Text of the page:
The chip giant's new Xeon CPU is the first mainstream server processor with built-in bfloat16 support and this makes AI inference and training more widely deployable on general-purpose CPUs for applications that include image classification, recommendation engines, speech recognition and language modeling.

Vice president and general manager of the Xeon and Memory Group at Intel, Lisa Spelman explained in a press release how the company's 3rd gen Xeon CPUs will enable businesses to rapidly deploy AI and data analytics, saying:

“The ability to rapidly deploy AI and data analytics is essential for today’s businesses. We remain committed to enhancing built-in AI acceleration and software optimizations within the processor that powers the world’s data center and edge solutions, as well as delivering an unmatched silicon foundation to unleash insight from data.”

Cooper Lake processors

With the new 3rd Gen Intel Xeon Scalable processors, Intel is boosting built-in AI acceleration through the integration of bfloat16 support into the processor's unique Intel DL Boost technology.

Bfloat16 is a compact numeric format which uses half the bits of today's FP32 format while achieving comparable model accuracy with minimal software changes. By adding bfloat16 support, the company has accelerated both AI training and inference performance in its Xeon CPUs. 

Intel has also upgraded the socket-to-socket interconnect in its Cooper Lake processors. The company's Xeon processors use Ultra Path Interconnect (UPI) to connect multiple CPUs together to act as one system. In Cooper Lake, each CPU-to-CPU connection now involves two UPI links each running at 10.4 GT/s to reach a total of 20.8 GT/s.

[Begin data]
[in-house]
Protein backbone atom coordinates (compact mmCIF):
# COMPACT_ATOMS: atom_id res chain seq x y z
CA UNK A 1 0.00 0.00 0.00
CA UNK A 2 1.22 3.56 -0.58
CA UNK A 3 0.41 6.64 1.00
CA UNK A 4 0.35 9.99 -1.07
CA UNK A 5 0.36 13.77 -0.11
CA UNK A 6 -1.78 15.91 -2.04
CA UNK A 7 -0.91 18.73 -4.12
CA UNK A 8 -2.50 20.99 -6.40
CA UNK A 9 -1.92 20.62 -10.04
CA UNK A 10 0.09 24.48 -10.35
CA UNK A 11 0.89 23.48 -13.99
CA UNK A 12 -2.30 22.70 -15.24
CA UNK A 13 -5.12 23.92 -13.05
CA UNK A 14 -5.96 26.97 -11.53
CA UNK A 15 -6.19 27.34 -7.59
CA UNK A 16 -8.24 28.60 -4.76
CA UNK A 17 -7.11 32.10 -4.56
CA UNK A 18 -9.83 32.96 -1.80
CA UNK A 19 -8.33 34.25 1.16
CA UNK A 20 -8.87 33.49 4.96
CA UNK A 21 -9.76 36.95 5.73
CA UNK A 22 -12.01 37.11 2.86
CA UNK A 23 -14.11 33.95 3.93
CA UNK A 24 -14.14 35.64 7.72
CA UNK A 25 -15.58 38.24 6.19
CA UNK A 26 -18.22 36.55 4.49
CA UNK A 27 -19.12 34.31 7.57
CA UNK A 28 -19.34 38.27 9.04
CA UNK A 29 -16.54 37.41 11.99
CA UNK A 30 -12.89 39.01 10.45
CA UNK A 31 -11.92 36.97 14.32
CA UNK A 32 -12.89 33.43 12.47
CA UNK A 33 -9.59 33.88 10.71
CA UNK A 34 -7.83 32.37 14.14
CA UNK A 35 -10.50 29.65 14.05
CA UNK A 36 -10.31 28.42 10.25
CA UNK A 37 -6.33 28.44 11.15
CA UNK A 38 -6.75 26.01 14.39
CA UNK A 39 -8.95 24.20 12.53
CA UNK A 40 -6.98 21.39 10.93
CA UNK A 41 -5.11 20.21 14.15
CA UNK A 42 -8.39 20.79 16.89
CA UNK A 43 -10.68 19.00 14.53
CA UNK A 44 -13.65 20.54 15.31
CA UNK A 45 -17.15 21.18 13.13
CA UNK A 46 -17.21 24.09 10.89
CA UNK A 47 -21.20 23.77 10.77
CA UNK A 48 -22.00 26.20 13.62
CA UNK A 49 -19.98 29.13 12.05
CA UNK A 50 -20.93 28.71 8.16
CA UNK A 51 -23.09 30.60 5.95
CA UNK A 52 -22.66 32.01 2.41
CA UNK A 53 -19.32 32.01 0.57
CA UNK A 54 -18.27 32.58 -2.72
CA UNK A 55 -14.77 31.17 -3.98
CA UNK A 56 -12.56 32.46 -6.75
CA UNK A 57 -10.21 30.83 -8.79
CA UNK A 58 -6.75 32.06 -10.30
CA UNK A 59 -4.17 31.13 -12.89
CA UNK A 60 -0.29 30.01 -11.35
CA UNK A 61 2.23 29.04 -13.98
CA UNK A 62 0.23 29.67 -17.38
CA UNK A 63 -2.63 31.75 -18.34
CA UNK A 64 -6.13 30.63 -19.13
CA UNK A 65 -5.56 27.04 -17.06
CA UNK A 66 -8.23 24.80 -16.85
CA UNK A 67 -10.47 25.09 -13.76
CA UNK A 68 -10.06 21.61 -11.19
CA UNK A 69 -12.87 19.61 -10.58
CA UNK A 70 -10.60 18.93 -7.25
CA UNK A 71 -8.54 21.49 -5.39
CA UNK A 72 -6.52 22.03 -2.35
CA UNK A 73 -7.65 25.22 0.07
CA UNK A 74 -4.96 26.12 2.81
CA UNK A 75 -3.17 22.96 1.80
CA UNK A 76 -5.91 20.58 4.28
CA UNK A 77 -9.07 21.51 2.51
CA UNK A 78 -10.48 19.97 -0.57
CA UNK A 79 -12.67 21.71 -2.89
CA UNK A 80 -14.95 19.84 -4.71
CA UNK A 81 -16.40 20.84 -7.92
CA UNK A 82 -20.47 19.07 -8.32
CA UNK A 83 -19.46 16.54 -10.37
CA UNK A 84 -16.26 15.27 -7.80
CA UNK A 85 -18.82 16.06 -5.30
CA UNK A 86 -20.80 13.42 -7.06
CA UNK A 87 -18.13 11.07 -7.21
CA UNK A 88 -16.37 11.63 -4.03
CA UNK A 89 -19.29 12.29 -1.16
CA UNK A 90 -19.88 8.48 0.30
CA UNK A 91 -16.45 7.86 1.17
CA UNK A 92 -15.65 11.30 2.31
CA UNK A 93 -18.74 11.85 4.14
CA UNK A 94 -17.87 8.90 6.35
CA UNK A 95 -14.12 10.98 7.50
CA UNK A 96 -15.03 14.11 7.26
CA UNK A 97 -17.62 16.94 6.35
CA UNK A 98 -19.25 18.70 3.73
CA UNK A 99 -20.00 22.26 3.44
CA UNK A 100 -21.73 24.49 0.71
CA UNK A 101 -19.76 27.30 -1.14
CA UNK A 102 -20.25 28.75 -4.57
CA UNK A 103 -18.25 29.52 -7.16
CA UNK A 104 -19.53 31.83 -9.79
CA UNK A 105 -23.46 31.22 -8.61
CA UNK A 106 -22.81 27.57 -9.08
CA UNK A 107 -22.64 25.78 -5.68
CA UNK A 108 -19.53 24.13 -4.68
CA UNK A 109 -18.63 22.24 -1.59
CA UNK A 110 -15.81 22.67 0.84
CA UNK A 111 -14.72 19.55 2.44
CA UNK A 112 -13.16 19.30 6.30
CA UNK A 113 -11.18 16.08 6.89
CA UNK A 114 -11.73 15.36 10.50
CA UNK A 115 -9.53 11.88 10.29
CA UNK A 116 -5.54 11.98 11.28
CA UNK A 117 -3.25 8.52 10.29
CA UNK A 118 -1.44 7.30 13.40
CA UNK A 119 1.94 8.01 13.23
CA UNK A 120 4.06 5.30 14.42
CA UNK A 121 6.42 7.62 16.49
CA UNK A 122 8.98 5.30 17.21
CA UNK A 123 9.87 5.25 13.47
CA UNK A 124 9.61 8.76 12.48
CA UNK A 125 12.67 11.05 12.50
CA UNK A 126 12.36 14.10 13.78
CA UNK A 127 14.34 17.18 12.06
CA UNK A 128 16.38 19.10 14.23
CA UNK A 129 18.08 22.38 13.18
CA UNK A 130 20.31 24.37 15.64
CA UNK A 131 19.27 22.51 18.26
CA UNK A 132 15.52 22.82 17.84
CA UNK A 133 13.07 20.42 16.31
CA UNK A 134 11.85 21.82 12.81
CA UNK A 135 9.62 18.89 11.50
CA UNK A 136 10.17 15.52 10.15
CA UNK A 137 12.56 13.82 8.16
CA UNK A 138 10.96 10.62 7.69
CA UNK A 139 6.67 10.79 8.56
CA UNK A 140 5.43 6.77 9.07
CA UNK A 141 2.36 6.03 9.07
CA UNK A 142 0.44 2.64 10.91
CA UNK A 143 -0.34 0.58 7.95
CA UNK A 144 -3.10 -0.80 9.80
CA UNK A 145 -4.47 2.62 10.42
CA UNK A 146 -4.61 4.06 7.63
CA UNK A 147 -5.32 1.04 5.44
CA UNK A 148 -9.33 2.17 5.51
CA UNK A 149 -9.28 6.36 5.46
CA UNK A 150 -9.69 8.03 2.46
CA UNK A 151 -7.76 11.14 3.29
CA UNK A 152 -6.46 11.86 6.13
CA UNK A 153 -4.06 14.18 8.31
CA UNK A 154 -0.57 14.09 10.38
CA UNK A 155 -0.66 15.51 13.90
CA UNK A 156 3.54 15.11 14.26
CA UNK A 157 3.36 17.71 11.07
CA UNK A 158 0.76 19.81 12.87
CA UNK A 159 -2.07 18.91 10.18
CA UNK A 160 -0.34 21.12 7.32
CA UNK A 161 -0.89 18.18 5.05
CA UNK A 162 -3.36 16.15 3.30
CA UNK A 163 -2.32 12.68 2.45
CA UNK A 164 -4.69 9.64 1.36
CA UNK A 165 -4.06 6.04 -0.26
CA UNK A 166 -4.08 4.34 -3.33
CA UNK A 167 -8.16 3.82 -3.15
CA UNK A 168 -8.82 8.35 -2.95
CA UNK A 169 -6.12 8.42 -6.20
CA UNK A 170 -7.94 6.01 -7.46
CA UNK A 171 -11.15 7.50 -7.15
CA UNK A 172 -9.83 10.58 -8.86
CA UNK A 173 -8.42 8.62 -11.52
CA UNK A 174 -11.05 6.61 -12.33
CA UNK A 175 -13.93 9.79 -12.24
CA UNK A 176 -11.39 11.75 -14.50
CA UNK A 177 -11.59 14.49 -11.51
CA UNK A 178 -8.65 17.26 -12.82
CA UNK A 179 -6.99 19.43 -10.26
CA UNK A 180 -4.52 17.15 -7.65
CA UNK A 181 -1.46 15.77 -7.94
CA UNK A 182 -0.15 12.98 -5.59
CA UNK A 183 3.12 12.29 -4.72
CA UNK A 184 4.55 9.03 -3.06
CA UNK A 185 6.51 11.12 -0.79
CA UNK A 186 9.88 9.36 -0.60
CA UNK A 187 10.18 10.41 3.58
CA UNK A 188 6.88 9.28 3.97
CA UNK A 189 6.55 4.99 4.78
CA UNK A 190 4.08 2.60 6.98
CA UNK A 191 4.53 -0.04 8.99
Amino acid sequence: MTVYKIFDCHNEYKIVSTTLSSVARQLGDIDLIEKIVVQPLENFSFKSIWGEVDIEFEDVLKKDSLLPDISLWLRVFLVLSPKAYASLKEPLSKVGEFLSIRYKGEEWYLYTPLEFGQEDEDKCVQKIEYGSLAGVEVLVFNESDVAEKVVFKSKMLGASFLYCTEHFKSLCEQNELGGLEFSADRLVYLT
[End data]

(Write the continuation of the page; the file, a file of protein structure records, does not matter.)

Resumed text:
As part of the 3rd Gen Intel Xeon Scalable platform, the company has announced the Intel Optane persistent memory 200 series which will provide customers with up to 4.5TB of memory per socket to better handle data intensive workloads.

Both Intel's 3rd Gen Xeon Scalable processors and Optane persistent memory 200 series are available now and have already begun shipping out to customers.

Via AnandTech

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Cisco fixes major security flaws in Webex on Windows and Mac

Cisco has addressed two high severity vulnerabilities in its Webex video conferencing software that could have allowed unprivileged attackers to run programs and code on vulnerable systems.

The two vulnerabilities, tracked as CVE-2020-3263 and CVE-2020-3342, affect Cisco Webex Meetings Desktop App releases earlier than version 39.5.12. and all Webex users should update their software to the latest version to avoid falling victim to any potential exploits.

In an advisory concerning the arbitrary program execution flaw affecting Webex's Windows client, Cisco provided more details on the vulnerability and explained what an attacker could do to a user's system following a successful exploit, saying: